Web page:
Cadence Minerals Plc (LON:KDNC) took a major step closer to becoming a significant player in the world’s burgeoning cobalt market on 3 July, when it elected to acquire an initial 10% direct interest in the Leogang project in Austria in an all-share deal.
The acquisition follows the signing of a memorandum of understanding last month with the Australian owner of Leogang, Clancy Exploration Limited (ASX:CLY).
Cadence’s chief executive Kiran Morzaria sets the company’s move into cobalt in the context of the number of new electric vehicles that are likely to flood onto global markets in the coming decades, all requiring cobalt for their batteries.
But Leogang ticks other boxes for the company too.
“The question we always ask is: is the deposit of a high enough grade that your cost of production is in the lowest cost quartile?” says Morzaria.
“And with the sorts of grades we see at Leogang, we think it is.”
Historic rock chip samples showed grades as high as 15.76% cobalt, with 8.12% nickel and 4.91% copper.
“It’s early stages,” continues Morzaria, “but it’s potentially high grade and it’s strategic.”
It’s also not far away from one of Cadence’s other major investments, the Cinovec lithium project in the Czech Republic.
Both are described by Morzaria as “strategic,” by which he means, they are located at the heart of Europe.
Because as the world’s single largest trading bloc, it’s highly likely Europe will develop its regional car battery-making hub, and if it does, Germany, just across the borders from Austria and the Czech Republic, will be central to that effort.
And Cadence’s move to a 10% interest in Leogang is likely to be just the beginning. The company also has an exclusive option to acquire a further 10% for A$1 mln payable in either cash or shares.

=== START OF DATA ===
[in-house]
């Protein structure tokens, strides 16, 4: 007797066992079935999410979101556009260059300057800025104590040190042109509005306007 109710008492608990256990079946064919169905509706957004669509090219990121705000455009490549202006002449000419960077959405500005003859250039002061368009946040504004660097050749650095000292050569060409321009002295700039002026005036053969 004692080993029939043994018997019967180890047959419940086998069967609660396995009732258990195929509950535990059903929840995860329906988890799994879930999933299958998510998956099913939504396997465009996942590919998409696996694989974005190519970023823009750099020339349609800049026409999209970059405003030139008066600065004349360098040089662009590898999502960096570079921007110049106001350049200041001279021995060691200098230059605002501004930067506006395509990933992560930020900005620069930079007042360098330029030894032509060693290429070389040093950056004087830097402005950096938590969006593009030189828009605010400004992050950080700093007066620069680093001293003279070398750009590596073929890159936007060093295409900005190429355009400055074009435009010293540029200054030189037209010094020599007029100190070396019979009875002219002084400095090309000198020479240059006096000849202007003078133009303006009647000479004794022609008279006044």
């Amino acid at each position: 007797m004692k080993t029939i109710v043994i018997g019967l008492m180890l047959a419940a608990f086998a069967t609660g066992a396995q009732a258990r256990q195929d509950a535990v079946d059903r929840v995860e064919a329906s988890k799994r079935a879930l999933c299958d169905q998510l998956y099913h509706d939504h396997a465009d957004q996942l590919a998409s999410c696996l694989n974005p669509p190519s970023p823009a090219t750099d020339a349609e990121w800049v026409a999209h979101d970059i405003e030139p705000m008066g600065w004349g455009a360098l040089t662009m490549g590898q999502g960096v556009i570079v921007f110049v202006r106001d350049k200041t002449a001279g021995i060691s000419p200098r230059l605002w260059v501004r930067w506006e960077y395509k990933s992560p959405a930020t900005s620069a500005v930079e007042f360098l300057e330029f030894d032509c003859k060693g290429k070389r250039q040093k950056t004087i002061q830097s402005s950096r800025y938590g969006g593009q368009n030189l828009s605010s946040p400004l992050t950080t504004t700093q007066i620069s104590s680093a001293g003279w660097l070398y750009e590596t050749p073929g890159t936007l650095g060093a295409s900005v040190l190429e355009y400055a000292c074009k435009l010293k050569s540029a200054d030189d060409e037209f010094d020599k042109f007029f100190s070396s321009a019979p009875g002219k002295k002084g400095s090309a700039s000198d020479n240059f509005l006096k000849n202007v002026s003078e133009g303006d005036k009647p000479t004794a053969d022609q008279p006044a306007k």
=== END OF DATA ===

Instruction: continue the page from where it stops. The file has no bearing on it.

At this point, Morzaria is sounding upbeat about that prospect.
“The next six months is going to be a really busy time of exploring and really pushing this forward,” says Morzaria. “We’ll be working with Clancy on developing an exploration programme, building up an understanding of the geology, doing sampling and if appropriate, geophysics.”
The ground covers a total of 80 square kilometres in the prospective dolomite belt in western Austria. Two historical mines on the property show significant cobalt readings: Leogang and the Nockelberg mine.
Many of these samples compare favourably with the world’s well-established cobalt producers.
In the Democratic Republic of Congo, for example, a major source of world supply, cobalt is mined typically at grades of between 0.1% and 0.4%, with a copper credit.
And over in the USA, one of the world’s leading cobalt development projects, the eCobalt mine in Idaho has a measured and indicated resource running at grades of around 0.5% cobalt and 0.7% copper, with a gold credit.
Several samples from Nockelburg show grades running at higher than 2% cobalt, with additional nickel and copper credits.
However, no modern exploration has been completed to date, so really it’s all up for grabs.
“I’m excited about it because of its strategic location and because of these grades,” says Morzaria.
It will be interesting to watch as the project progresses.